When Milan Lucic was traded to the Kings shortly before the first night of the NHL Draft, one of the more immediate thoughts was, “well, games against Montreal will certainly be interesting.”
And here we are, hours before Los Angeles’ only regular season visit to the Bell Centre, discussing the impact of a player who has 10 goals, 20 points and a plus-nine rating through 30 games and has added both a physical and emotional quotient to a team that didn’t show deficiencies in either column.
The emotion has largely been channeled into beneficial intangibles for his new club – other than a season-opening beeline towards Logan Couture, there haven’t been any highly visible episodes of on-ice distaste or frustration – and through the first 30 games, the power forward has come as General Manager Dean Lombardi had advertised at the draft. Kings fans are already calling “Loooooch,” while Canadiens fans tonight will be yelling something that sounds similar but is actually much different.
“I’m actually really interested to see what it’s going to be like and feel like, obviously because every time I came into the Bell Centre with Boston there was always a special excitement and feeling,” Lucic said. “The fans were a little more rowdier it seemed like than usual, so I’m interested to see what it’s going to feel like here with another team. Obviously there’s some history here with the Kings and Canadiens from back in ’93, so maybe there’s some excitement from back then, so I’m definitely looking forward to feeling what it’s going to be like tonight.”
Perhaps the events of the game will quiet the jeers early. Or, who knows, maybe he’ll be booed every time he touches the puck. For a player who plays an emotional game and has been the focus of the opposition’s discontent in not only Montreal, but also in Buffalo, New York, Philadelphia, Detroit and Ottawa – we could keep going here – it’s not anything that causes a sharp deviation in his emphasis or efforts.
“Obviously a lot has happened with my eight years when I was here with Boston, but now I’m an LA King and I’m really enjoying being an LA King, and as far as being booed or whatever, I’ve still got to go out there and play my game,” he said. “We were in Mont Tremblant the last two days and came into Montreal yesterday and caught a lot of positive feedback from fans, from Canadiens fans, so we’ll see what it’s going to be like tonight.”
And so when Darryl Sutter was asked about the player who carries a touch more notoriety in the Eastern Time Zone than the rest of his roster, he repeated a familiar observation on Lucic that he had shared in prior road stops.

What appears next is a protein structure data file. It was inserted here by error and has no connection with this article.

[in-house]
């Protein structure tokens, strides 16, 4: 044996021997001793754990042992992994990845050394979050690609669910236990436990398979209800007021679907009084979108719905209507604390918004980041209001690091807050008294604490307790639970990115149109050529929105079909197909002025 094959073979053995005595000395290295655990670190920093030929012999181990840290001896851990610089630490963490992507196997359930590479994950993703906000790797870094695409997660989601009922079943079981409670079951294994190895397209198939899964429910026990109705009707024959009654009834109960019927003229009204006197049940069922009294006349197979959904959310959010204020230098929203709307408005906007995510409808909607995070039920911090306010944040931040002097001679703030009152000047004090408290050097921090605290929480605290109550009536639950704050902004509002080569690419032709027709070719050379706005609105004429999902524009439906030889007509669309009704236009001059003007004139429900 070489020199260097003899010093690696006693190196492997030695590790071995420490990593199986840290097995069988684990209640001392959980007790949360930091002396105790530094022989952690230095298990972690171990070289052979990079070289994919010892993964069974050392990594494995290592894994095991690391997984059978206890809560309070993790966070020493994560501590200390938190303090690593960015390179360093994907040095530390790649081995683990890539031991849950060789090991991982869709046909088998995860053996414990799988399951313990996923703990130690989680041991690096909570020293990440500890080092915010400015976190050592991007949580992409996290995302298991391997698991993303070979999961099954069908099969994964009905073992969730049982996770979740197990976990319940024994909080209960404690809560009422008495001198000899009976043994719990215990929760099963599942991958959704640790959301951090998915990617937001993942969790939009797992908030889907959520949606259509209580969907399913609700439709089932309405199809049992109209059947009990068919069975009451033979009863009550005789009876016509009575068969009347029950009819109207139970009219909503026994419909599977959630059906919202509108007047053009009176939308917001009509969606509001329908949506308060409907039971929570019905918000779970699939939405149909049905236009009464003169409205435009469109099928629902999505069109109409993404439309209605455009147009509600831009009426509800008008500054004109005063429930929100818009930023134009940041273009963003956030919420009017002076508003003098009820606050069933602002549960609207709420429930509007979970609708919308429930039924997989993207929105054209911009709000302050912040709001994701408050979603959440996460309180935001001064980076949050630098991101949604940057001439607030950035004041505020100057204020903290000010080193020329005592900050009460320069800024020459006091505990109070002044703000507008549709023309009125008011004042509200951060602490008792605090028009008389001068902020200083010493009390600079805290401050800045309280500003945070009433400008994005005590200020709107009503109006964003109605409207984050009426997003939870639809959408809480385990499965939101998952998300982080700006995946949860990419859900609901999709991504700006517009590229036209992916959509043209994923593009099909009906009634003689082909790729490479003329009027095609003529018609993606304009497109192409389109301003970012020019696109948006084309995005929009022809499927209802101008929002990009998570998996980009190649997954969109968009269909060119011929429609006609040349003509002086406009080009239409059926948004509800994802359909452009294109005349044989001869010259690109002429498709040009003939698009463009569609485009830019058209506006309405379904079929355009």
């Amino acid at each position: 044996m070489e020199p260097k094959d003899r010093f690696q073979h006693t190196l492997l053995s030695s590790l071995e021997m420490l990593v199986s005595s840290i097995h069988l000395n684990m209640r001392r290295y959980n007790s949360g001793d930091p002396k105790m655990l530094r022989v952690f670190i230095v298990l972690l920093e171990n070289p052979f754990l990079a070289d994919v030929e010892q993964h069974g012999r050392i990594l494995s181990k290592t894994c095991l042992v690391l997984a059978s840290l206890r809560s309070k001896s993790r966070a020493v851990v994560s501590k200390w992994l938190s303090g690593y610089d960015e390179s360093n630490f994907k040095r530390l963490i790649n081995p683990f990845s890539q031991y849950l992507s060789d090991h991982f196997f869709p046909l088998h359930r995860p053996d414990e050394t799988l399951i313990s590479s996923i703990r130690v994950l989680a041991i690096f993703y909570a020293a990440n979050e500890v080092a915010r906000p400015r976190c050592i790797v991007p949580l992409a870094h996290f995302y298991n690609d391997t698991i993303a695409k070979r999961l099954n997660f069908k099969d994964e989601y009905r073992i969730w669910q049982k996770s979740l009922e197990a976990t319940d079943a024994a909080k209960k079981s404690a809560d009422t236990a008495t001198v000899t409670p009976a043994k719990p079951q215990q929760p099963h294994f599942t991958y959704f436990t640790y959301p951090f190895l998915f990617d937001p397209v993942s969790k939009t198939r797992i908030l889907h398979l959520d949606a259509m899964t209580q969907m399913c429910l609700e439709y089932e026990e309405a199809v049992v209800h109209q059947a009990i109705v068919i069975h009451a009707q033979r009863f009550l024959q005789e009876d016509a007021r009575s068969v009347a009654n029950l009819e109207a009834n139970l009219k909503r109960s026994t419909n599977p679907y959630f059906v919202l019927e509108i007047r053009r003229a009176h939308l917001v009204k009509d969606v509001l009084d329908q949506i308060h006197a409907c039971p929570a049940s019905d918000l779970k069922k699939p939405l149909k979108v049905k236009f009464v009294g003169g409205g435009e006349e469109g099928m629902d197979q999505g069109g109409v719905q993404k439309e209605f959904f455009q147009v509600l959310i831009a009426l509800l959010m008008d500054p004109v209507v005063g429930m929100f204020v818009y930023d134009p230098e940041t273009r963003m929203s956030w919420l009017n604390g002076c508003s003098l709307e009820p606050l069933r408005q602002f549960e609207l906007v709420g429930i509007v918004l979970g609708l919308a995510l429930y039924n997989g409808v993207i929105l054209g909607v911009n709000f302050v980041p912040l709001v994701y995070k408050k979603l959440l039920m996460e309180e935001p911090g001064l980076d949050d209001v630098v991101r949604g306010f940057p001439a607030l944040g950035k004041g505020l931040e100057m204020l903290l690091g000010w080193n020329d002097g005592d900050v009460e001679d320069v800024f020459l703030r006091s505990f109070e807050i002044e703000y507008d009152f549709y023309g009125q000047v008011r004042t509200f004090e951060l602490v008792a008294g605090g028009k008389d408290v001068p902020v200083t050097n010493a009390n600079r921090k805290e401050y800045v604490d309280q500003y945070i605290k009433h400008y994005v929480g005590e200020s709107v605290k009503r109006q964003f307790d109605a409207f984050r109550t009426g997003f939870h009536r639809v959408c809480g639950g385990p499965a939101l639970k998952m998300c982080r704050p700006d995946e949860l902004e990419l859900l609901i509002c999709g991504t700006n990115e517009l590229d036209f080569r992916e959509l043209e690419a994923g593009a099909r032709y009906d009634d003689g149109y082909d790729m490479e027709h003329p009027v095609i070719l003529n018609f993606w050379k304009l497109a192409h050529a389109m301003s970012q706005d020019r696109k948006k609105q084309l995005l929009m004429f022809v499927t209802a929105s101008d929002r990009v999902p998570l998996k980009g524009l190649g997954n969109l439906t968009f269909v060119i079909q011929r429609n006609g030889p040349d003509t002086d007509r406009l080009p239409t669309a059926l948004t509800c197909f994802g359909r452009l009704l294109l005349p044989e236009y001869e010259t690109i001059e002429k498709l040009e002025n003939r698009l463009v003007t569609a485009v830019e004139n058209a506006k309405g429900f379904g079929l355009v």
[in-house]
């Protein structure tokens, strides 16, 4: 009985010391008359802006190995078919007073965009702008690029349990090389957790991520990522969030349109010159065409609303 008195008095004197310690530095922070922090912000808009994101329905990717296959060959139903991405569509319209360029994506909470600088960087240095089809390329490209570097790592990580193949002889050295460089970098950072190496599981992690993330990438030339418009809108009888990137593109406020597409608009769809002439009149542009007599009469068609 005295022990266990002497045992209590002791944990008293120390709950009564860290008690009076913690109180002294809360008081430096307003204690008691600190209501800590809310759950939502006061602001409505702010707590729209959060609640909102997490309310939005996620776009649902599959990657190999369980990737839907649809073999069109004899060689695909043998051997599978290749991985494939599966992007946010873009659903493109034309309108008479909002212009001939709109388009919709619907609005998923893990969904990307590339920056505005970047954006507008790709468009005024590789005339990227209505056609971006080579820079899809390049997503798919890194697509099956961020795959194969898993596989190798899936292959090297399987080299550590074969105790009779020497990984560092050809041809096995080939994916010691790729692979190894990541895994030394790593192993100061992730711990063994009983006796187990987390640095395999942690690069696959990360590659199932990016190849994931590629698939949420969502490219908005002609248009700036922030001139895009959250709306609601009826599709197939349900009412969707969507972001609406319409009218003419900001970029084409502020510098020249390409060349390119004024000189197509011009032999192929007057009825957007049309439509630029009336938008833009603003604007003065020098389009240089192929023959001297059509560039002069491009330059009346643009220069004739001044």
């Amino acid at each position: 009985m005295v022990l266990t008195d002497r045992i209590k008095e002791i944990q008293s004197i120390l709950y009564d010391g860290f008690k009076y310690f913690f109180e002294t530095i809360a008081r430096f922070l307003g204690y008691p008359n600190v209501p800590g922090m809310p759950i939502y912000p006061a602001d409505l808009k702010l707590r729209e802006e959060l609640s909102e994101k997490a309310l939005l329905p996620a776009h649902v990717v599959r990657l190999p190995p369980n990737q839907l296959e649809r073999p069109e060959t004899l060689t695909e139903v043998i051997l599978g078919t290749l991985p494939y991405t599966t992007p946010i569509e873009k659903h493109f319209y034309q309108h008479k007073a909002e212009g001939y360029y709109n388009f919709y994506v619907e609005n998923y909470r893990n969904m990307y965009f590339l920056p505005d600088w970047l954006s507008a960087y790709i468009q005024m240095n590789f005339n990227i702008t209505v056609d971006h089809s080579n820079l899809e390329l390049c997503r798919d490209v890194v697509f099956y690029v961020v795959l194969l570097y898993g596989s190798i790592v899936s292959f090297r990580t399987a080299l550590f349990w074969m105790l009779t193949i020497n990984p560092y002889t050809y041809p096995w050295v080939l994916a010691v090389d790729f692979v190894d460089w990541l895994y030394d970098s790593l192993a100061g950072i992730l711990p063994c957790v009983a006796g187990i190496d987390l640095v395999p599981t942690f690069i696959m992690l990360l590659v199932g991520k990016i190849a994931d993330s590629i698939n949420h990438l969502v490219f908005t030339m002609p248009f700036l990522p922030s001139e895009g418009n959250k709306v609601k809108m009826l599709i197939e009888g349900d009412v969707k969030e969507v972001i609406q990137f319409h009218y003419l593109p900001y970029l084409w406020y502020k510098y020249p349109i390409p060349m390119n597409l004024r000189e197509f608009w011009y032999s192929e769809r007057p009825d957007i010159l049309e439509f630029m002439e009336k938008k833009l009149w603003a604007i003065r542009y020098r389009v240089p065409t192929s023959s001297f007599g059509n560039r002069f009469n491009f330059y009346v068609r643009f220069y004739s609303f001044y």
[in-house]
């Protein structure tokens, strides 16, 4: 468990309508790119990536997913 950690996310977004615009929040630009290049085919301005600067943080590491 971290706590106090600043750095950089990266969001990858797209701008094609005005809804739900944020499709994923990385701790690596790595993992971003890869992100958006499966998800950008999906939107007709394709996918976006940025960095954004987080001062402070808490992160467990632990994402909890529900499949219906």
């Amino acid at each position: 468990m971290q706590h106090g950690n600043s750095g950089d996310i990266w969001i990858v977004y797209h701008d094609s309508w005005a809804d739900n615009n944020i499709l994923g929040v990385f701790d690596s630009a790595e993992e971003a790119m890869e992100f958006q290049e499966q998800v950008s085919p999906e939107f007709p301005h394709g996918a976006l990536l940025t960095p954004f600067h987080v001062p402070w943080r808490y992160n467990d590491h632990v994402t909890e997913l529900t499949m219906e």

“He’s a good hockey player,” Sutter said. “It’s not like he came in and surprised anybody. Everybody in the east is familiar with him, and he came out west and adapted really well.”
Milan Lucic, on whether his feelings towards the Canadiens have changed as a King:
Kind of, not really. Obviously there was always that competitive nature that went up a few notches every time that you played them, and I think just because of the battles that you had with them in the past, that still kind of lives inside of you as far as an athlete goes. At the end of the day, regular season, it’s two points on the line, and for us, we’ve lost the last two, so I think that’s what, for me, ramps this game up. Lots to look forward to, haven’t had a lot of wins in this building, so it would be nice to come out of here with two points.
Lucic, on how he was affected by the fans’ derision in Montreal:
You know, thinking about it and looking back at it, it does drive you, it does make you want to beat them even more, and stuff like that, but when you’re in game mode and your mindset is to just go out there and play your game and make plays and do what it takes to help your team win, regardless of what’s going on on the outside, it’s one of those things that I think not just myself, a lot of us have learned how to block out and put aside and just focus on what you need to focus on, so when the game juices are flowing and everything, you tend to block everything out and just focus on your game, and that’s just kind of the mentality going into tonight.
Lucic, on whether there’s a Western Conference rivalry similar to Bruins-Canadiens:
Well we haven’t played the Ducks yet, so I know that’s a big-time rivalry out in Southern California. Just playing them twice in preseason, they were definitely two of the more rowdier games that I’ve been a part of in the Honda Center and in the Staples Center, so there’s definitely that bad blood as well as far as the Southern California rivalry goes. But everyone knows about the Bruins and Habs rivalry, it’s something that’s been there from the start of the NHL, and the history and all of the years of the things that have happened between the two teams, so it’s definitely a tough one to beat but there’s definitely that big time rivalry in Southern California between the Ducks and the Kings.